LOS ANGELES — On stage, Shaquille O’Neal and Kobe Bryant sat side by side, wearing suits and smiles, whispering in each other’s ears and laughing. They praised each other, embraced multiple times and spoke so fondly of championships won just a decade and a half ago.

In all, they looked like old friends, not like former teammates whose bitter feud split apart one of the most dominant NBA duos in history.

The Los Angeles Lakers icons reunited Friday as a 1,500-pound bronze statue depicting O’Neal dunking was unveiled at Star Plaza outside Staples Center, where O’Neal and Bryant won three consecutive titles together in the early 2000s.

“Some people thought the odds of Kobe Bryant showing up today were the same as Shaq sinking a free throw,” Lakers legend Kareem Abdul-Jabbar said.

O’Neal said afterward that it “meant a lot” that Bryant attended the event, which featured many Lakers icons, including their ex-Lakers coach, Phil Jackson, former Lakers player and executive Jerry West, guard Elgin Baylor, Abdul-Jabbar and many of O’Neal’s former teammates.

“Definitely couldn’t have done it without him,” O’Neal said, speaking of Bryant. “We will always go down in history as the most enigmatic, controversial, dominant one-two punch ever created.”

Speaking at the unveiling of his statue Friday night at Staples Center, Shaquille O’Neal said of former teammate Kobe Bryant, “We pushed each other. We had our battles, had our times, but we always had respect for each other.”

The two were teammates on the Lakers from 1996 to 2004 and won titles in 2000, 2001 and 2002. They also reached the NBA Finals together in 2004, when they lost to the Detroit Pistons. After they clashed plenty along the way, O’Neal was traded to the Miami Heat, where he won a title in 2006.

Of the seven speakers on stage, Bryant was one of the last to address the crowd — just before O’Neal’s children and then O’Neal. The legendary Lakers guard, who retired last April after 20 seasons with the team, called O’Neal “the most dominant player I’ve ever seen” and recalled that while the jovial O’Neal liked to joke around, he also had a competitive side that emerged whenever he stepped onto the court.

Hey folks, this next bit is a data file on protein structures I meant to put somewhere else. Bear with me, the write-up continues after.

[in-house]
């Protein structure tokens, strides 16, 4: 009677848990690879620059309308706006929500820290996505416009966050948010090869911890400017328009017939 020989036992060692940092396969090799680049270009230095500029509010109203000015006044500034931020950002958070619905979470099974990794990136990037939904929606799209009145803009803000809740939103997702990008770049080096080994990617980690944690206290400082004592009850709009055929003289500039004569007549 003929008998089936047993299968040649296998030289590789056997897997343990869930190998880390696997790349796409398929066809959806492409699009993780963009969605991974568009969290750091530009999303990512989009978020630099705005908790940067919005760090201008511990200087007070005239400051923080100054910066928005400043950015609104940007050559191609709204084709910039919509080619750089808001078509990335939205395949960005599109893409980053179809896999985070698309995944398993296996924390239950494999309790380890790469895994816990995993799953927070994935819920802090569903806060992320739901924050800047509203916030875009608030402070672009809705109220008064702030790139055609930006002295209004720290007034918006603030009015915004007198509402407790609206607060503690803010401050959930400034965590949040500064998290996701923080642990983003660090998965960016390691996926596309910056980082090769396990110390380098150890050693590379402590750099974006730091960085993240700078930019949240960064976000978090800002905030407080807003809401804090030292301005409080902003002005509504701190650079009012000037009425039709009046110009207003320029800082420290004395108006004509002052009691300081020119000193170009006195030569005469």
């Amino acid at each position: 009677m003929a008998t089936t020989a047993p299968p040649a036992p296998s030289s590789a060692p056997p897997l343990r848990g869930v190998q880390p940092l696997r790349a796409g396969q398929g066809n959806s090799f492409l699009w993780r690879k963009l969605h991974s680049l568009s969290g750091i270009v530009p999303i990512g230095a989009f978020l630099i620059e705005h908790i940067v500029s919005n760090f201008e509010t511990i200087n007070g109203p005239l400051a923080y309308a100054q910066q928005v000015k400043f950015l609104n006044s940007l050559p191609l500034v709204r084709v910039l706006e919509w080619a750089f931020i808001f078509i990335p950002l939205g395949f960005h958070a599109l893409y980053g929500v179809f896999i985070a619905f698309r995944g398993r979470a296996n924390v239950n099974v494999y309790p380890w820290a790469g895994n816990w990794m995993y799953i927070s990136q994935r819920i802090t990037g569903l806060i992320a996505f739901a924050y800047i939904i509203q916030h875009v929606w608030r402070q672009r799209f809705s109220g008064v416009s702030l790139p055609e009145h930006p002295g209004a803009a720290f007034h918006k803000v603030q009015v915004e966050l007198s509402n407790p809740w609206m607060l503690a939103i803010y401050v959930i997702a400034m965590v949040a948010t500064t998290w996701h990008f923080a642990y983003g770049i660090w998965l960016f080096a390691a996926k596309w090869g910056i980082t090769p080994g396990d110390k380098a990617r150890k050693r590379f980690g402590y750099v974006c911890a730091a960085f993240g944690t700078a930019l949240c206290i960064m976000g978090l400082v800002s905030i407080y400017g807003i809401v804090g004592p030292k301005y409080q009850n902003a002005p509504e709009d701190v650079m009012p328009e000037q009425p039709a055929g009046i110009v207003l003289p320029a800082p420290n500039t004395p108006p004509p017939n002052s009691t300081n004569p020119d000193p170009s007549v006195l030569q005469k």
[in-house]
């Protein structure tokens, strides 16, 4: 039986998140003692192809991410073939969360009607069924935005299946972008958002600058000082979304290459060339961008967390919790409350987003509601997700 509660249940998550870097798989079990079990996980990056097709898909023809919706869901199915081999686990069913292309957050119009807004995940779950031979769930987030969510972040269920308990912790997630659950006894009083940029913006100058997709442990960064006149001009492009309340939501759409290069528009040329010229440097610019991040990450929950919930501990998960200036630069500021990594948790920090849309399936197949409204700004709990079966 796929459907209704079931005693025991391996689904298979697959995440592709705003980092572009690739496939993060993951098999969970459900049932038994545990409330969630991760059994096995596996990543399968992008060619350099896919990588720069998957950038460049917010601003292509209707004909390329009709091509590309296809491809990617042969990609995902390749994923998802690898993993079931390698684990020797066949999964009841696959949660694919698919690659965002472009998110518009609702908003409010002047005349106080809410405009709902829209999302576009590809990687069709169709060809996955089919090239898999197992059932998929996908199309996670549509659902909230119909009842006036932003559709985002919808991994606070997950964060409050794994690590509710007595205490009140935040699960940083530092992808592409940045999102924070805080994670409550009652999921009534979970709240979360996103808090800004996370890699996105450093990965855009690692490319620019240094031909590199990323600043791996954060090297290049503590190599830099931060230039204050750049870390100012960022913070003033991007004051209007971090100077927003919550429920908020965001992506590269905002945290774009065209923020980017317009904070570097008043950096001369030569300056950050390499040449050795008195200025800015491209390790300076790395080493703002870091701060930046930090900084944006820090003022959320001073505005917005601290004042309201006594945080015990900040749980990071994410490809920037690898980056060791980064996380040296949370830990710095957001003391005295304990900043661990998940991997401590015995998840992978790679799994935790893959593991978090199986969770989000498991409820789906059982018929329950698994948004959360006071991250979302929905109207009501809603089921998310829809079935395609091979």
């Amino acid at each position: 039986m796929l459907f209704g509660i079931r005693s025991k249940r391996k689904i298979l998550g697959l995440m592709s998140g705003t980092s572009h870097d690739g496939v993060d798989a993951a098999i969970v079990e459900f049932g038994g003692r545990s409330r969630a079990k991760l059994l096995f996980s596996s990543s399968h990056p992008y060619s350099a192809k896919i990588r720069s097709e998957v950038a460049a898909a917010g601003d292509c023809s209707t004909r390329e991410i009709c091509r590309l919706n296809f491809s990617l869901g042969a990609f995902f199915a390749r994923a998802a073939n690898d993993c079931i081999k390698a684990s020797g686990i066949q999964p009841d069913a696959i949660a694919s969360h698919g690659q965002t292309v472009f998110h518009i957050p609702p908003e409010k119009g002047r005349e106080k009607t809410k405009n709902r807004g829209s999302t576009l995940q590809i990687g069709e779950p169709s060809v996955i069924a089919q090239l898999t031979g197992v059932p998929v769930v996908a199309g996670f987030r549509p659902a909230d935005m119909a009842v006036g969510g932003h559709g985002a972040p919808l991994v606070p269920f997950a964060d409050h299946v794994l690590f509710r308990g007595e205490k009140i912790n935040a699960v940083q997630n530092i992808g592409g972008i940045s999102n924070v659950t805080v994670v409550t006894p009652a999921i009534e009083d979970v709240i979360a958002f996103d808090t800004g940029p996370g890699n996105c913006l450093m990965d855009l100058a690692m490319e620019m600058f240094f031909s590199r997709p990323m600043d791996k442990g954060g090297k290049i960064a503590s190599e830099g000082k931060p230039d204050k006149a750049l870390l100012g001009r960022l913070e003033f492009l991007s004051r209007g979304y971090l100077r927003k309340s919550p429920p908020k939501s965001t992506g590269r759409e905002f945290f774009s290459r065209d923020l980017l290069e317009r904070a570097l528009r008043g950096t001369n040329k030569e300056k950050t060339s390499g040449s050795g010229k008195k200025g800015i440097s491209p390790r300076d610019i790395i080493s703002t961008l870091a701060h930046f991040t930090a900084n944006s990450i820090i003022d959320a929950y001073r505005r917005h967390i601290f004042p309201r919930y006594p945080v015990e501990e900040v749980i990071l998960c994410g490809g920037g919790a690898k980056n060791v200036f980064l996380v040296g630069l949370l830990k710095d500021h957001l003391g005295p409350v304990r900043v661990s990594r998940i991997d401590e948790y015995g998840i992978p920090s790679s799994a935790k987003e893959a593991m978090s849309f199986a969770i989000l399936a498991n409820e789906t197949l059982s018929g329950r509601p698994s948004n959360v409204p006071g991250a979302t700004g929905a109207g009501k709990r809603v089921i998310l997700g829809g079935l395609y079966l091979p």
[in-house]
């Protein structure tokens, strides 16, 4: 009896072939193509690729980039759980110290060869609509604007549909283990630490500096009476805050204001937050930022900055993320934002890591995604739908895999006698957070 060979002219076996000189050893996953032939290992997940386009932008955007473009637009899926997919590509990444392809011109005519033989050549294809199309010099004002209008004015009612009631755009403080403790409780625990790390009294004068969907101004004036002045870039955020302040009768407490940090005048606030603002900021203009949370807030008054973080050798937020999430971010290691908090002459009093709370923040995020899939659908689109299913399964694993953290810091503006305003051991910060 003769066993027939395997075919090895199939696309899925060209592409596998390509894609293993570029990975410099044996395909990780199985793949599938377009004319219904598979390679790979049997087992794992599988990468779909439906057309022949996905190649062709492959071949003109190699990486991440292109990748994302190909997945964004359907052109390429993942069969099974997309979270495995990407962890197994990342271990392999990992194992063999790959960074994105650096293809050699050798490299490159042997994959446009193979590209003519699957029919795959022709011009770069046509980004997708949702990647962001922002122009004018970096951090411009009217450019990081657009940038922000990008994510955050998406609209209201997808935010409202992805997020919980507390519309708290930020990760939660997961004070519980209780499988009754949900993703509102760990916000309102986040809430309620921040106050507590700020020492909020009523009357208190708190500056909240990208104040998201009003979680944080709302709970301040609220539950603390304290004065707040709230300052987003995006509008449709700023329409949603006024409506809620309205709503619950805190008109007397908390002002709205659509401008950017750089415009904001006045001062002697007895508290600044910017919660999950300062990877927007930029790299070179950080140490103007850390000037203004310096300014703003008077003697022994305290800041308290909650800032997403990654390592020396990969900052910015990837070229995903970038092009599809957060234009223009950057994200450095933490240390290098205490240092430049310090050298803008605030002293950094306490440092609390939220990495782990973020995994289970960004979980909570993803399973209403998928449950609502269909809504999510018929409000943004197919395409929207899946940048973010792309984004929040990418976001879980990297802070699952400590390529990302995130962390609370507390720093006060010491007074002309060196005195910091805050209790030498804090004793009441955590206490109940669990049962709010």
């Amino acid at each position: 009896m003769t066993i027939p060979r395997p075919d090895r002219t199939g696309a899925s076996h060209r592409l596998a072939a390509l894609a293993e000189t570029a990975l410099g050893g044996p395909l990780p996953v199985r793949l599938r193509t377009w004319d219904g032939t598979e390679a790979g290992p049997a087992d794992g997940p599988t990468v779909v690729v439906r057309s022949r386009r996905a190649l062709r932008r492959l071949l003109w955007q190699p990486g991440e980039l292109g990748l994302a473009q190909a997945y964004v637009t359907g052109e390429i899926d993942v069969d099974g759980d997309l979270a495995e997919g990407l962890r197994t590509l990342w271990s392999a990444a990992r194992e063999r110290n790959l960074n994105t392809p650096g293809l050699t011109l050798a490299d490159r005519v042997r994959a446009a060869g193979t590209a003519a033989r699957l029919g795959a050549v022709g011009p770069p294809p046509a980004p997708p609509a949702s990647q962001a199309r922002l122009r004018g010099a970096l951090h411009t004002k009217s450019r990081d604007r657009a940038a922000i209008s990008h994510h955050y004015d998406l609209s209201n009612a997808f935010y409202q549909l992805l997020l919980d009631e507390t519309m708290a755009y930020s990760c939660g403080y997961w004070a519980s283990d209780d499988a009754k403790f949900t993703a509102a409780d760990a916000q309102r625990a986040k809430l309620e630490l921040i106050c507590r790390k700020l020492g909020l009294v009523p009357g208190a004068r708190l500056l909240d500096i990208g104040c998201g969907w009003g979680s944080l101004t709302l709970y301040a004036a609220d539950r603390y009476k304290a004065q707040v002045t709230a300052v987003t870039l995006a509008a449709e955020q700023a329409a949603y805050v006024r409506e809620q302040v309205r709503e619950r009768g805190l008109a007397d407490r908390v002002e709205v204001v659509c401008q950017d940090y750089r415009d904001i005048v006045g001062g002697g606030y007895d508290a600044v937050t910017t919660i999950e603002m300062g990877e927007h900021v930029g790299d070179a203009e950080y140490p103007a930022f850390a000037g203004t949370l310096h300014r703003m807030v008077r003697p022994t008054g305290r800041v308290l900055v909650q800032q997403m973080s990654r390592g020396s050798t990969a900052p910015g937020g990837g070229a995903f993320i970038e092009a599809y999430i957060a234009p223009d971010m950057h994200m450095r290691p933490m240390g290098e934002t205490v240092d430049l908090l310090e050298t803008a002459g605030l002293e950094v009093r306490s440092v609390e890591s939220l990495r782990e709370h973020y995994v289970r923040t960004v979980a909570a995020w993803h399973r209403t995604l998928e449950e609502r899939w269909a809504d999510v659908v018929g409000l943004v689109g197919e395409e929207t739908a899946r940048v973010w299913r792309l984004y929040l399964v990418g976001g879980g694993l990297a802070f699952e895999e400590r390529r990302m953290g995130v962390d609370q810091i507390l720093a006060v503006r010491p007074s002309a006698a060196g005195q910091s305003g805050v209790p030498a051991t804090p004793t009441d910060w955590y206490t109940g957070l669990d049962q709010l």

Bryant cited a 2001 playoff series against the San Antonio Spurs, and before the first game, O’Neal turned to Bryant and asked that he give him the ball early in the game. Bryant asked why.

“When I was a kid, [Spurs center] David Robinson wasn’t very nice to me,” O’Neal responded.

Bryant said he knew then that the Lakers would sweep the Spurs — and they did.

Bryant thanked O’Neal, telling him that he learned so much from him as a player, and then he thanked him for everything he’d done for the Lakers and the city of Los Angeles. Bryant then turned to O’Neal’s children, who were seated in the front row of a star-studded crowd.

“Your dad was a baaaaad man,” Bryant told them. “A bad man.”

O’Neal thanked many involved with the Lakers but didn’t mention Bryant until toward the end, just before O’Neal thanked the fans.

“We pushed each other,” O’Neal said. “We had our battles, had our times, but we always had respect for each other and won three championships.”

O’Neal then told the fans that he heard them whenever he missed a free throw or didn’t play with effort, and he said he appreciated them always staying on him.

“I had to do it,” O’Neal said at the end. “You know it’s coming.”

And then he bellowed into the microphone:

“Can you dig it?! Can you dig it?”



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